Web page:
Ten years ago, before the roads were built at Camana Bay, a core team gathered to research and develop guiding principles that would influence the decision of road names throughout the town, then and for years to come. In addition to Dart executives, the team included outside contractors and notable Caymanian figures who could speak to the islands’ history and heritage, including pioneers in education, the shipping industry, fishing and the government.
Warren Conolly, whose family dates back to the earliest settlements of the Cayman Islands, and Philip Pedley, who was a long-time civil servant and past director of the Cayman Islands National Archive, were both instrumental in the shaping of the guidelines and identifying useful reference books and periodicals.
Chief among these principles was a logical connection to the tangible surroundings of each road, pathway and courtyard, which would assist all visitors of Camana Bay with wayfinding and recognition.
In June the National Roads Authority opened the new Camana Bay Town Centre roundabout and vehicular underpass, realigning the Esterley Tibbetts Highway through Camana Bay westward. Moving the traffic onto the new highway meant the old section of the Esterley Tibbetts Highway became a local access street into Camana Bay and warranted a change in name.
Having served its purpose as part of Cayman’s first highway for over a decade, choosing a new name for the road was not taken lightly. Suggestions were considered around the shape of the road, its surroundings, its past and present uses and even the giant kapok trees in the landscaped median.
After much deliberation, it was settled; the retired highway would be called Emeritus Drive. Derived from the Latin word emereri, which was originally used to describe soldiers who had completed their duty, the road name gently honours the street for what it is: a veteran among infrastructure in and around Camana Bay.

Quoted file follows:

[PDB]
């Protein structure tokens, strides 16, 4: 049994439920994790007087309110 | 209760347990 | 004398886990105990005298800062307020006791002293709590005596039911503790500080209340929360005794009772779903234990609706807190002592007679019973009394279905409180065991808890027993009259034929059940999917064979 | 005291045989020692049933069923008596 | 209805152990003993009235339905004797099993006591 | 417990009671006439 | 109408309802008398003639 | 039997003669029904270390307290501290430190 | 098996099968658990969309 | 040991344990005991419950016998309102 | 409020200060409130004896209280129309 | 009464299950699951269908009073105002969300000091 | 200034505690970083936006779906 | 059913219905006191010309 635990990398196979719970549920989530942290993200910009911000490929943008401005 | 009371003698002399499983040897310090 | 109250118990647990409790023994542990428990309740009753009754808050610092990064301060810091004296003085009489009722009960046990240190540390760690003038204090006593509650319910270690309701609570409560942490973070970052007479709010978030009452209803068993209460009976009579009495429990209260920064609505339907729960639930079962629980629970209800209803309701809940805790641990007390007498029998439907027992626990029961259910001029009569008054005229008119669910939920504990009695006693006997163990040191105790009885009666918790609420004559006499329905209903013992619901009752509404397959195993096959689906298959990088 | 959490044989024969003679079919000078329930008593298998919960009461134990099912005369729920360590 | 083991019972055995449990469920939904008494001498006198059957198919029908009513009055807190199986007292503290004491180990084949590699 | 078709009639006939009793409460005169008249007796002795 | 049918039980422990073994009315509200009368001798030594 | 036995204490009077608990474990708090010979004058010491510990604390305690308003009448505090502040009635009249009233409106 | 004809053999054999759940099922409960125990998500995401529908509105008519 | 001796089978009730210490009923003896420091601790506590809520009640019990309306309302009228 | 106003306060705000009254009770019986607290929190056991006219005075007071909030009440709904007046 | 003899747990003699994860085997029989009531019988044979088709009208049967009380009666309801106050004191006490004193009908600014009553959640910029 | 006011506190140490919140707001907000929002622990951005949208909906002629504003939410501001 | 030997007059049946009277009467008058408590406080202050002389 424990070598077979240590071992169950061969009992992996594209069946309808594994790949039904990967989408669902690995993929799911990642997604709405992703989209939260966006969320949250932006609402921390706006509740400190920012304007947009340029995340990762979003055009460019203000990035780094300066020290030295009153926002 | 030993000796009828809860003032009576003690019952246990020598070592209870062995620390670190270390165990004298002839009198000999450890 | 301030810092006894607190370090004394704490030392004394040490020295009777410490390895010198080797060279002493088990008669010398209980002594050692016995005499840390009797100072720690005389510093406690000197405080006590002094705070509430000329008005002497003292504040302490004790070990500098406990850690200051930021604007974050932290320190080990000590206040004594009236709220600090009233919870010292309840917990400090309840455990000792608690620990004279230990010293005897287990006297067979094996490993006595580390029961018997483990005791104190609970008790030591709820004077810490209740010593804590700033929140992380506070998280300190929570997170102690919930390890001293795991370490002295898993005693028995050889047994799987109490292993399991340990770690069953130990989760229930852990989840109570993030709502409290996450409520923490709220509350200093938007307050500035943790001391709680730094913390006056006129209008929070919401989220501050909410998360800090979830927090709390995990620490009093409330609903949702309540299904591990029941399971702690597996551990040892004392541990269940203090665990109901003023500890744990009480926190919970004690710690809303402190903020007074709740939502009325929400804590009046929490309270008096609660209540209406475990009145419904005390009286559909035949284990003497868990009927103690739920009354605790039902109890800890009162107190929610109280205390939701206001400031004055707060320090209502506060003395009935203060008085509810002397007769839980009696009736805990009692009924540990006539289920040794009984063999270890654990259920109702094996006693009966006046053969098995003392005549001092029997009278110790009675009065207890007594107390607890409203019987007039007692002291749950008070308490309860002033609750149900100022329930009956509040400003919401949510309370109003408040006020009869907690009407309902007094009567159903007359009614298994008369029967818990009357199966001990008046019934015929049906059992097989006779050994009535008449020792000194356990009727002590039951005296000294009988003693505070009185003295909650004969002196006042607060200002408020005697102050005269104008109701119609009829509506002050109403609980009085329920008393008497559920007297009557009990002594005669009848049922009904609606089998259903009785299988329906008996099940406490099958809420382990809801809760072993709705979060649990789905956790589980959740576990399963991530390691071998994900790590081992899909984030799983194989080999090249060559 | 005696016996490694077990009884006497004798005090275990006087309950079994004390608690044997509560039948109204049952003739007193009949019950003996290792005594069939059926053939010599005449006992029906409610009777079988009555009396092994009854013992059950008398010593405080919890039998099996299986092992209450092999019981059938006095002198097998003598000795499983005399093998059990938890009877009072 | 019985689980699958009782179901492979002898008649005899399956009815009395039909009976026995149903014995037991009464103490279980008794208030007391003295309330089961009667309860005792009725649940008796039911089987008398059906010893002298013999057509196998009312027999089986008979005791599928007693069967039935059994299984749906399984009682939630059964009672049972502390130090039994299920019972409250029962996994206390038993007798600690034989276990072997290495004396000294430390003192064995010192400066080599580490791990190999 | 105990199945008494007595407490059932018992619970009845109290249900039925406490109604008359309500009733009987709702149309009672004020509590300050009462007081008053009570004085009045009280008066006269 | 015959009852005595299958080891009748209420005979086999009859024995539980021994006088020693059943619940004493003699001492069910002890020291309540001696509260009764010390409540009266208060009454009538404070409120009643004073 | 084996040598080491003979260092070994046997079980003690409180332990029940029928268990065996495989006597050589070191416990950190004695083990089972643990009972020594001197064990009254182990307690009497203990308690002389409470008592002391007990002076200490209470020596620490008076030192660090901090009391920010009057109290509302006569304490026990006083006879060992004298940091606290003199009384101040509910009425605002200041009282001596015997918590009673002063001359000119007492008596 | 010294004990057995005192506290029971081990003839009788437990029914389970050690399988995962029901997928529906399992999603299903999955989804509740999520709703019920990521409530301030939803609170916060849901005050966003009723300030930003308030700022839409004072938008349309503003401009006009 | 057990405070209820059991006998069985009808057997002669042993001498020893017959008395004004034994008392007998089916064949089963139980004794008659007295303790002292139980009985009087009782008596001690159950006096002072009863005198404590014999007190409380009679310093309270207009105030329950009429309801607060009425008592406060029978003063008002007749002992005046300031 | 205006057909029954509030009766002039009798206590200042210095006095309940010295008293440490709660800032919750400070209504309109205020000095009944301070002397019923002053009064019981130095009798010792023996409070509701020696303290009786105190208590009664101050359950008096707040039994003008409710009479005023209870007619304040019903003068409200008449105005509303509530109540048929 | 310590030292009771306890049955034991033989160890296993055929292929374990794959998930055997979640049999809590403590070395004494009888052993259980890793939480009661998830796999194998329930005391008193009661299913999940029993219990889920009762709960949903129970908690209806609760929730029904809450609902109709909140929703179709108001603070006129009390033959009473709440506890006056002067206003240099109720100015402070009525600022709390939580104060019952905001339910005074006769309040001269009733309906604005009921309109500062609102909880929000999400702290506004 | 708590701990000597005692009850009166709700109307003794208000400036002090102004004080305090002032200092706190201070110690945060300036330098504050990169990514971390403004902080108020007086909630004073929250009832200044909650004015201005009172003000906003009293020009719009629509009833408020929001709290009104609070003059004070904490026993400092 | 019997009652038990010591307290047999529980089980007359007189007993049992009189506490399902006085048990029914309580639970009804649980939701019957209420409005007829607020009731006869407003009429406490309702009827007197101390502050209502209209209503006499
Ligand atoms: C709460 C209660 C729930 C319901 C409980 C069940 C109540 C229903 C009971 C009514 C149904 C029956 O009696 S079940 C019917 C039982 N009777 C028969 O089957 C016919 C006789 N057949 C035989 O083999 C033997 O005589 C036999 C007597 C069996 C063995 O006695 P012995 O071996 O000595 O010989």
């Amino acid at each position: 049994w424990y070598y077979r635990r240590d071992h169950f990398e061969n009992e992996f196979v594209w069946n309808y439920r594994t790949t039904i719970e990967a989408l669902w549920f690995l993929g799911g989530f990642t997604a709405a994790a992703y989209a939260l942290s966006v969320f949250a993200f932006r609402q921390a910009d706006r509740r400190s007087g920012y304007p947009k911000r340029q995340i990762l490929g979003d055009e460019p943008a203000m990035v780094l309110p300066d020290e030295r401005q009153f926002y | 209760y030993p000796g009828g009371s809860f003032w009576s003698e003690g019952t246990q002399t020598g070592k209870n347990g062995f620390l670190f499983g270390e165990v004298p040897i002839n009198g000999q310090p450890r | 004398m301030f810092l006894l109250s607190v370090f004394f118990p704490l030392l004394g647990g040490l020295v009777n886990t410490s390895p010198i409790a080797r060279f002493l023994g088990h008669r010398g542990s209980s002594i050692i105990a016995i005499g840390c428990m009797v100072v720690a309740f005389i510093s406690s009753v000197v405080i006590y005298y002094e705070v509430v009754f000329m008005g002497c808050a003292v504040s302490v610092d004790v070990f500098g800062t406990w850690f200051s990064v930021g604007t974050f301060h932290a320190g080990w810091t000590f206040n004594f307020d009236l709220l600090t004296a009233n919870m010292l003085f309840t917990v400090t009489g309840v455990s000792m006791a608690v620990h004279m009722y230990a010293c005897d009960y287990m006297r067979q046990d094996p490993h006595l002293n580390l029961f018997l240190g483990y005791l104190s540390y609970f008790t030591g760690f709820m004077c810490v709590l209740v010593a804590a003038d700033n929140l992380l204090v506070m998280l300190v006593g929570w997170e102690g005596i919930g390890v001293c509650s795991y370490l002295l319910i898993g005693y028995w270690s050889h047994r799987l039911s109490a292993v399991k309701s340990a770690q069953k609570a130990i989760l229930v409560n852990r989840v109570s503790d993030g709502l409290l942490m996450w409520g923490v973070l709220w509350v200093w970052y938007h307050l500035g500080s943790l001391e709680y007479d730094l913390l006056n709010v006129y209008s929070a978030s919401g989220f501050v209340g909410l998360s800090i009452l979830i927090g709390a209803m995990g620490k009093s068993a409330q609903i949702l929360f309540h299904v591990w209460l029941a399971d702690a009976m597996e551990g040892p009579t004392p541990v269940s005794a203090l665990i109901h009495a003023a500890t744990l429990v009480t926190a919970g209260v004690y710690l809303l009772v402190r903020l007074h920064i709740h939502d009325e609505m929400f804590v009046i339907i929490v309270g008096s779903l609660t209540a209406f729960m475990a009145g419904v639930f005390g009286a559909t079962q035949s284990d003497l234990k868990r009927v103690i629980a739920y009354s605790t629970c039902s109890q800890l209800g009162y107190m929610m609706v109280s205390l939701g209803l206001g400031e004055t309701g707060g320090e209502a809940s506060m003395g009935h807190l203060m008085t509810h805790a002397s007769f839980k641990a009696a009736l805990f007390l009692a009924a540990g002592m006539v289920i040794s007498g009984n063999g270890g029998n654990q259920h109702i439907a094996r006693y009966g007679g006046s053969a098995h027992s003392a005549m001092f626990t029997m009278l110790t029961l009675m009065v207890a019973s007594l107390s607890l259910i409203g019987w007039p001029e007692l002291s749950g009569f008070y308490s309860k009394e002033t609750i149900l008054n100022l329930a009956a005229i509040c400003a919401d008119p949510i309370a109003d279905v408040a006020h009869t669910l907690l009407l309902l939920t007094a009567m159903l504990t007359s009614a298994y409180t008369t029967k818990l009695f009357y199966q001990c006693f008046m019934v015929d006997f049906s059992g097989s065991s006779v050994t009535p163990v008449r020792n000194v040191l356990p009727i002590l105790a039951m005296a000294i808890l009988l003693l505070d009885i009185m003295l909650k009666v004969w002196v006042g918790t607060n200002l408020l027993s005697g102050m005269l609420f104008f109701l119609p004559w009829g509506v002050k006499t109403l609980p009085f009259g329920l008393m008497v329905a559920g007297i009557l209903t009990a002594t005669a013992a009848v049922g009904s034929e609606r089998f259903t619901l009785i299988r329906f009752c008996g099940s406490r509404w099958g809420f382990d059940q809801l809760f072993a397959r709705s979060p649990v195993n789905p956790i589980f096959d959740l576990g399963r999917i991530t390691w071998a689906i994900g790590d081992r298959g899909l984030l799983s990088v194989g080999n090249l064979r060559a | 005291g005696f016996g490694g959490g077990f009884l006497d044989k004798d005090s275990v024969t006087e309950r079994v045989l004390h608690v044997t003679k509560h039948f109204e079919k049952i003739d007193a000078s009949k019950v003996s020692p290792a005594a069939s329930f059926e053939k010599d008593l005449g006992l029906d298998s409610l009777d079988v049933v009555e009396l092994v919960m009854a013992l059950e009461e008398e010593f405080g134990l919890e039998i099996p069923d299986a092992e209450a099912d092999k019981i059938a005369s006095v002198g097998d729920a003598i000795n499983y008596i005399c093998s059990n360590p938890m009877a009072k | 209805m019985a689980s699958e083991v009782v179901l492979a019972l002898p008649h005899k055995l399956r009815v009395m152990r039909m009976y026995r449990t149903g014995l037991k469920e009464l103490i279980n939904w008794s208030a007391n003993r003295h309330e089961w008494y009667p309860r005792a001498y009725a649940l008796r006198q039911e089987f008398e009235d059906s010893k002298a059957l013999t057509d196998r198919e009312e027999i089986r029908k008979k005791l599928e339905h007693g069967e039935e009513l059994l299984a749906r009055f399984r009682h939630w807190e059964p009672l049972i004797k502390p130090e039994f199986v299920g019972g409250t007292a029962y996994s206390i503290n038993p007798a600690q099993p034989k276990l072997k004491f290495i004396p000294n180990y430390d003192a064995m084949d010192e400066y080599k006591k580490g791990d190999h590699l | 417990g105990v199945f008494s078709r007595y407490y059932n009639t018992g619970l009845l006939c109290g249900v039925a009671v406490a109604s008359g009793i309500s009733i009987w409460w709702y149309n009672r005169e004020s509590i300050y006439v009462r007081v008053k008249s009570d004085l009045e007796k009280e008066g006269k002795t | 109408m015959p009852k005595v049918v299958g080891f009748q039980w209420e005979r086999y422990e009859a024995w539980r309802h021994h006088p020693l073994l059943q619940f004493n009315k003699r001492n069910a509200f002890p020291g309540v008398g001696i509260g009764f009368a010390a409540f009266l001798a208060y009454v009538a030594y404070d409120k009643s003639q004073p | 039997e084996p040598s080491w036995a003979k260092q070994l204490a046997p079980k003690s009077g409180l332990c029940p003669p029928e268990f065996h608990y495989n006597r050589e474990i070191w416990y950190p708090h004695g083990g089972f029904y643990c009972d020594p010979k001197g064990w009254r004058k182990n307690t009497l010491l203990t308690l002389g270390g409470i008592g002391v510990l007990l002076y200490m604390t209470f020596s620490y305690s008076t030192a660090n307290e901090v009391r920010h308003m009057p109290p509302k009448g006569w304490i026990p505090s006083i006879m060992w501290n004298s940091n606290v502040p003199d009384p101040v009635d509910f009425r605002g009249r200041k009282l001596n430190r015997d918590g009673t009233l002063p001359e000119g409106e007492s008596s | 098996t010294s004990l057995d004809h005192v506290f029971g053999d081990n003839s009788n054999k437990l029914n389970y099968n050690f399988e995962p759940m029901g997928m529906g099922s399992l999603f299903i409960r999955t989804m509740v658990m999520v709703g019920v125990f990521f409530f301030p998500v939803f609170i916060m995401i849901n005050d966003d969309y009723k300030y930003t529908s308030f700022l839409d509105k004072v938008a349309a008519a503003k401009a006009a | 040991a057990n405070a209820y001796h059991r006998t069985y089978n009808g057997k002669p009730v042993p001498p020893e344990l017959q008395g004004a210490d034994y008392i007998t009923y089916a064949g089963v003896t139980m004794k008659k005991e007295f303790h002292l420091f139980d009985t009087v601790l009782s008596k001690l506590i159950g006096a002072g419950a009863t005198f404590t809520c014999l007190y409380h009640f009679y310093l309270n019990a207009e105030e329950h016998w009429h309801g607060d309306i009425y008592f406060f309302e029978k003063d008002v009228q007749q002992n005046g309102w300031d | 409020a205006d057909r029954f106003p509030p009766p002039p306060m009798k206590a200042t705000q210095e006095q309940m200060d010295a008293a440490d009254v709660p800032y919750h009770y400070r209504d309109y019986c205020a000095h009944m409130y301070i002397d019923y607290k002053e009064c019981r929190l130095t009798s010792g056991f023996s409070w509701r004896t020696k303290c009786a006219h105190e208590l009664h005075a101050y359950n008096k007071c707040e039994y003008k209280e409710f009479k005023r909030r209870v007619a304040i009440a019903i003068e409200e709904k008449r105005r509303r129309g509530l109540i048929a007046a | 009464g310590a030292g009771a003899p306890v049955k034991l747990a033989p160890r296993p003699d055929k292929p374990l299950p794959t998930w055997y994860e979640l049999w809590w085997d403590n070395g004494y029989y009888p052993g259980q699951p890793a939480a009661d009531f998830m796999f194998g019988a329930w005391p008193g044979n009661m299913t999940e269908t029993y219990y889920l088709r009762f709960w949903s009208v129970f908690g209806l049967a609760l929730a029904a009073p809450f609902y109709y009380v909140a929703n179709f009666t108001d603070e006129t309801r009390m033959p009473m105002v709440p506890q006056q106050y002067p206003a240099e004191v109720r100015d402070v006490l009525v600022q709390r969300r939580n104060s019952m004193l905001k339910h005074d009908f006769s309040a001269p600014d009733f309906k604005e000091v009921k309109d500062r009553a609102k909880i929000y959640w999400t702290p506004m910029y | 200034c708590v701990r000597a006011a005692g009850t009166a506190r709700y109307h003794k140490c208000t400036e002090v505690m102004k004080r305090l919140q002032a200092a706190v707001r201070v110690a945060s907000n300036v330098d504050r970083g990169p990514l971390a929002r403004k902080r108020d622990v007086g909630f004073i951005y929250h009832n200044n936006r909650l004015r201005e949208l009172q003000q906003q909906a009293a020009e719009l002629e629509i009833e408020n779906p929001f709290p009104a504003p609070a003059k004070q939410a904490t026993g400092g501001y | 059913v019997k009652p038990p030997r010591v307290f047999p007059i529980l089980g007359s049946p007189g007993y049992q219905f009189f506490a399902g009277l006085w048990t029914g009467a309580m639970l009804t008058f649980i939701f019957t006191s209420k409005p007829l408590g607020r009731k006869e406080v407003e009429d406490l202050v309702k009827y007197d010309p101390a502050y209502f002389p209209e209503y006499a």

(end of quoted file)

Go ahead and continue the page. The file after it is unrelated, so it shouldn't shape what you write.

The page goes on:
The Rise, the new pedestrian path that travels up and over the vehicular underpass on the Esterley Tibbetts Highway, stands 32 feet above sea level. It is the first open-air, public path of its kind to be built in Grand Cayman, beckoning a new wave of infrastructure possibilities for the Cayman Islands.
The Rise has quickly become a favourite setting for joggers seeking alternatives to flat terrains, tourists snapping panoramic photos of both Seven Mile Beach and the North Sound, and unhurried walkers just out for a look-see.
For those looking for bucket list-worthy things to do in the Cayman Islands, watching the sun both rise and set from the top of The Rise is highly recommended.
A Guide to Road Names at Camana Bay
Historically, Camana Bay’s road names have all derived from a Latin word that closely links it to its immediate surroundings.
Big and bold Bismarckia Nobilis palms will line this road, one of Camana Bay’s newest, so the scientific name doubles as the street name.
A forum or money-market describes the commerce and businesses that characterise this street.
Latin for “sea,” Maris Avenue is a journey to the North Sound that will continue over the Maris Avenue Bridge, which is under construction.
The main street that travels through Camana Bay, Market Street is home to many storefronts and is an example of a name that reflects the street’s function.
The Roman goddess of learning, Minerva is a reference to the education gained at the Cayman International School, to which it leads.
The word nexus means “connection” or “link” and the road is the primary connection between the commercial office core and the heart of the Town Centre.
Solaris translates to “sun” and earned its named for its striking view of the sunrise over Camana Bay.
Article first appeared in the Camana Bay Times
Images: Dart Real Estate